Short-Term Tax Worries Frighten Investors, Momentarily
Rich Chinese More Likely Than Westerners To Splurge On Cars
Darker Scenarios Include Runaway Inflation, Political Unrest
China has provided a massive boost in profits for the German luxury car manufacturers, with most forecasts firmly predicting that the good times will continue to roll and maybe even accelerate far into the future.
But December saw the first inkling that there may be the occasional roadblock on the road to the sunlit uplands.
Firstly, stock markets were roiled by news China had decided not to extend its version of cash-for-clunkers incentives, and planned to introduce some new consumption taxes. Then came news that inflation was threatening what has been the country’s smooth, powerful and relentless economic growth.
The incentive change entailed the reinstatement of a purchase tax on cars under 1.6 litres which had been cut from 10 per cent to five per cent a year ago, raised to 7-1/2 per cent during 2010, and will return to 10 per cent in 2011.
When stock markets realized that this measure wouldn’t impact any high margin Audis, BMWs, Mercedes and Porsche vehicles, calm returned after share prices had plunged by up to seven per cent. China also announced new rules for fuel economy on cars under 1.6 litres, while the government introduced a City Construction Tax and an Education Surcharge which will have a minor impact on BMW, Audi and Mercedes Benz.
According to Bank America Merrill Lynch, VW will take a minor hit from the removal of incentives but benefit from new fuel economy rules.
“BMW, Audi and Mercedes Benz do not sell 1.6 litre engines and as such there’s no impact on our (profit) forecasts,” said Merrill Lynch analyst Fraser Hill.
The impact on BMW, VW’s Audi and Mercedes from the construction and education taxes will amount to less than 0.5 per cent of earnings in 2011, Merrill Lynch said.
Nomura International also believed the impact from the ending of incentives was a non-story.
“The incentive was supposed to end in 2011, the only unknown was and remains the precise date,” said Nomura analyst Alexis Albert.
Albert pointed out that VW cars of less than 1.6 litres are less than 20 per cent of total sales in China. China sales are likely to be 25 per cent of VW’s global sales in 2010, with net income from China 30 per cent of its total.
Perhaps a more worrying development was news inflation in China soared to 5.1 per cent in November, much higher than expected and compared with 4.4 per cent in October, according to the Financial Times.
“(This) was well above the government’s three per cent inflation target and will increase pressure on the authorities to raise interest rates and further rein in the huge monetary stimulus of the past two years,” the FT said. The FT said China’s monetary policy will shift to “prudent” from “appropriately loose”.
Max Warburton, in a new study of China’s luxury goods potential for Bernstein Research, points to the fantastic potential that remains in the country for manufacturers like BMW, Mercedes and Audi, tried to get a handle on just how sustainable is this boom.
His short answer is “very” sustainable, not least because of China’s propensity to buy more luxury cars per person than anywhere else.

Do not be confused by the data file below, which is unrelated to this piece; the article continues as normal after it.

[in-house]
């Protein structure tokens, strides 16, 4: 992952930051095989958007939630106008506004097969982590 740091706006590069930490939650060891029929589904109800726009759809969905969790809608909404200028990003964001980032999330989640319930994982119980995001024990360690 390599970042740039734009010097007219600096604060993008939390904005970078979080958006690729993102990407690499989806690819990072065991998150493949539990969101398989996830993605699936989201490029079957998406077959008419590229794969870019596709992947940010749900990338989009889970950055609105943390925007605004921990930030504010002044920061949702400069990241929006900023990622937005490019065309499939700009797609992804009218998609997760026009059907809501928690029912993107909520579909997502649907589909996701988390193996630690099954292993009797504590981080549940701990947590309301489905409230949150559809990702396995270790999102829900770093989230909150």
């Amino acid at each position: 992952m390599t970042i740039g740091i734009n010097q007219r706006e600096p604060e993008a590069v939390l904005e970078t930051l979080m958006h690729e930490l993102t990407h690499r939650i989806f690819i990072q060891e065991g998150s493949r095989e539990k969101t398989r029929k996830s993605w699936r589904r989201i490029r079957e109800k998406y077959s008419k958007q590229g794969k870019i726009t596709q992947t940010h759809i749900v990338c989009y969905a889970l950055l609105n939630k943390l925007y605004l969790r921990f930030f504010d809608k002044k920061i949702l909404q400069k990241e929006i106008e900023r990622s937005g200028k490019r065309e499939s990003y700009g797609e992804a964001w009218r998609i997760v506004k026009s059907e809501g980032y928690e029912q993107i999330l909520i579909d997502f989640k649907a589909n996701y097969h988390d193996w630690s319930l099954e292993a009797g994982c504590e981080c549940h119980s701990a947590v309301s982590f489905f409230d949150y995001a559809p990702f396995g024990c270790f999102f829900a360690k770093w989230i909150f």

“Chinese are “over-consuming” the highest end premium cars at present – 206 super-premium cars purchased annually per 1,000 millionaires versus 78 for the United States and 120 for the United Kingdom. This arguably excess consumption and rapid recent acceleration clearly creates near-term risks. Pricing and mix must surely decline. But further volume growth looks almost inevitable in the medium term – we model demand growth based on wealth creation to 2020, which suggests premium sales in China could climb above 200 per cent from current levels to 1.4 million units a year,” Warburton said.
Warburton points out that the German premium car makers probably now make more than 50 per cent of their profits in China.
He quoted forecasts predicting the number of Chinese millionaires will almost double by 2015, and the number of Chinese with incomes over $100,000 will climb by 94 per cent to 3.5 million by then. BMWs and Mercedes are seen as superior brands to Ferrari and Porsche. Warburton said as volume increases, more cars will have to be built in China which will mean lower margins, but they will still be huge by European and U.S. ones, brought down by CO2 rules.
“China could help BMW and Mercedes maintain margins at an historical average of six per cent plus, despite mix pressures in the E.U. and the U.S. But in a bull case, China could sustain margins at recent levels, or, with a U.S./European recovery, help to power margins into consistent double-digit territory,” Warburton said.
Looking to closer horizons, Deutsche Bank said China sales growth overall should “slow” to 11 per cent in 2011, while small and luxury car sub-segments could probably outperform, and long-term auto sales growth should be sustainable.
Warburton talks about reasonable predictions and the more over-the-top “bull” case” but doesn’t mention any possible darker sides. The recent inflation figures, published after the Bernstein report, suggest that if not controlled the whole growth scenario might quickly come to an end. And there is the more difficult political question; will China’s middle classes be happy to continue to outsource their political aspirations to the communist government? Will the material benefits outweigh any moves to seek a more liberal system of government, with all the turmoil that would bring?
Neil Winton – December 15, 2010